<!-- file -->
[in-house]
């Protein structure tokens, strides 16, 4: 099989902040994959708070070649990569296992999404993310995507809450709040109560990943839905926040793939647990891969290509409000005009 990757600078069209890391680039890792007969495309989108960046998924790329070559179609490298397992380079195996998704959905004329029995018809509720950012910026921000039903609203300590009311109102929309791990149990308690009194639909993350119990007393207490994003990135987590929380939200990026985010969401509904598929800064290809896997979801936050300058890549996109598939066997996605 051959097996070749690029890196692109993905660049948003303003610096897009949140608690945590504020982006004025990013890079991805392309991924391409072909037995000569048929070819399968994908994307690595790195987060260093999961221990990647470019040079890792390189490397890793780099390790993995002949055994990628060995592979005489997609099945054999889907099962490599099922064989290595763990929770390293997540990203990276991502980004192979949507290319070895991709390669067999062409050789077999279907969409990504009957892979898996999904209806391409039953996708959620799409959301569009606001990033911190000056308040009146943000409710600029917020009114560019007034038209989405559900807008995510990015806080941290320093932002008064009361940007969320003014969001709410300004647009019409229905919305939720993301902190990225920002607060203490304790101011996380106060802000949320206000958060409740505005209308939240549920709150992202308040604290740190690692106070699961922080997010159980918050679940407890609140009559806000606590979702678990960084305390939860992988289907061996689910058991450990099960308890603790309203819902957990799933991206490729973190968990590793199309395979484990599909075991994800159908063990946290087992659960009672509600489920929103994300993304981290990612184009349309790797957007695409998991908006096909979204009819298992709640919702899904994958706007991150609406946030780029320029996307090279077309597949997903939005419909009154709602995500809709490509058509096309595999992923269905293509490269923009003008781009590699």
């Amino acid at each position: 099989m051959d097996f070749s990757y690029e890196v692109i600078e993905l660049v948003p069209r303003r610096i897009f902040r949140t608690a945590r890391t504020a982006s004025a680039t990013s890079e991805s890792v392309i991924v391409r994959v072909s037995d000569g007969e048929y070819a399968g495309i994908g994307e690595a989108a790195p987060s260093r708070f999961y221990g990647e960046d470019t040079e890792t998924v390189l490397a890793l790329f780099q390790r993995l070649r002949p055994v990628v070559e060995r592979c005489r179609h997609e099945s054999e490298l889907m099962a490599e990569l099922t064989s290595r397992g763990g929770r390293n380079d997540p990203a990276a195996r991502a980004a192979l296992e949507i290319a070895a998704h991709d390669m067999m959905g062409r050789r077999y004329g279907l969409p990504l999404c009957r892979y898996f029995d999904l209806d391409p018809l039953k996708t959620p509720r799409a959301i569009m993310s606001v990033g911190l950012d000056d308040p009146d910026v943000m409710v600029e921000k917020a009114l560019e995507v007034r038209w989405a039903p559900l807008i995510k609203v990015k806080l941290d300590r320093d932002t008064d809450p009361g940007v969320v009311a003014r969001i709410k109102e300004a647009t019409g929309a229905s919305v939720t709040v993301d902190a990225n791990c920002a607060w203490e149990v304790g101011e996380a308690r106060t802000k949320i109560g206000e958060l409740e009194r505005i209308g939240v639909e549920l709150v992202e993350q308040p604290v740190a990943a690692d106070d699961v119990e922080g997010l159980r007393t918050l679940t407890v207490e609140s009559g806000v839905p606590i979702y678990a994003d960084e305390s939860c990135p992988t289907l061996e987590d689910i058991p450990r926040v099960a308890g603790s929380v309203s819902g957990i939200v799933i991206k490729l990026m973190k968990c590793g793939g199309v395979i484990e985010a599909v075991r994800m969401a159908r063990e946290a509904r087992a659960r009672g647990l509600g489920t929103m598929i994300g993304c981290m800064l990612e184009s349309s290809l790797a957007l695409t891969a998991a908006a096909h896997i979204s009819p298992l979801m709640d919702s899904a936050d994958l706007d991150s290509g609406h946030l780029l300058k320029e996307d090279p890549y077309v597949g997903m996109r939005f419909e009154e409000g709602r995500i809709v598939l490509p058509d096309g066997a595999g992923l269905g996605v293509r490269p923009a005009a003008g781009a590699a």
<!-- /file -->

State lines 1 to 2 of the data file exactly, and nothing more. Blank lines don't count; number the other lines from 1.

[in-house]
């Protein structure tokens, strides 16, 4: 099989902040994959708070070649990569296992999404993310995507809450709040109560990943839905926040793939647990891969290509409000005009 990757600078069209890391680039890792007969495309989108960046998924790329070559179609490298397992380079195996998704959905004329029995018809509720950012910026921000039903609203300590009311109102929309791990149990308690009194639909993350119990007393207490994003990135987590929380939200990026985010969401509904598929800064290809896997979801936050300058890549996109598939066997996605 051959097996070749690029890196692109993905660049948003303003610096897009949140608690945590504020982006004025990013890079991805392309991924391409072909037995000569048929070819399968994908994307690595790195987060260093999961221990990647470019040079890792390189490397890793780099390790993995002949055994990628060995592979005489997609099945054999889907099962490599099922064989290595763990929770390293997540990203990276991502980004192979949507290319070895991709390669067999062409050789077999279907969409990504009957892979898996999904209806391409039953996708959620799409959301569009606001990033911190000056308040009146943000409710600029917020009114560019007034038209989405559900807008995510990015806080941290320093932002008064009361940007969320003014969001709410300004647009019409229905919305939720993301902190990225920002607060203490304790101011996380106060802000949320206000958060409740505005209308939240549920709150992202308040604290740190690692106070699961922080997010159980918050679940407890609140009559806000606590979702678990960084305390939860992988289907061996689910058991450990099960308890603790309203819902957990799933991206490729973190968990590793199309395979484990599909075991994800159908063990946290087992659960009672509600489920929103994300993304981290990612184009349309790797957007695409998991908006096909979204009819298992709640919702899904994958706007991150609406946030780029320029996307090279077309597949997903939005419909009154709602995500809709490509058509096309595999992923269905293509490269923009003008781009590699």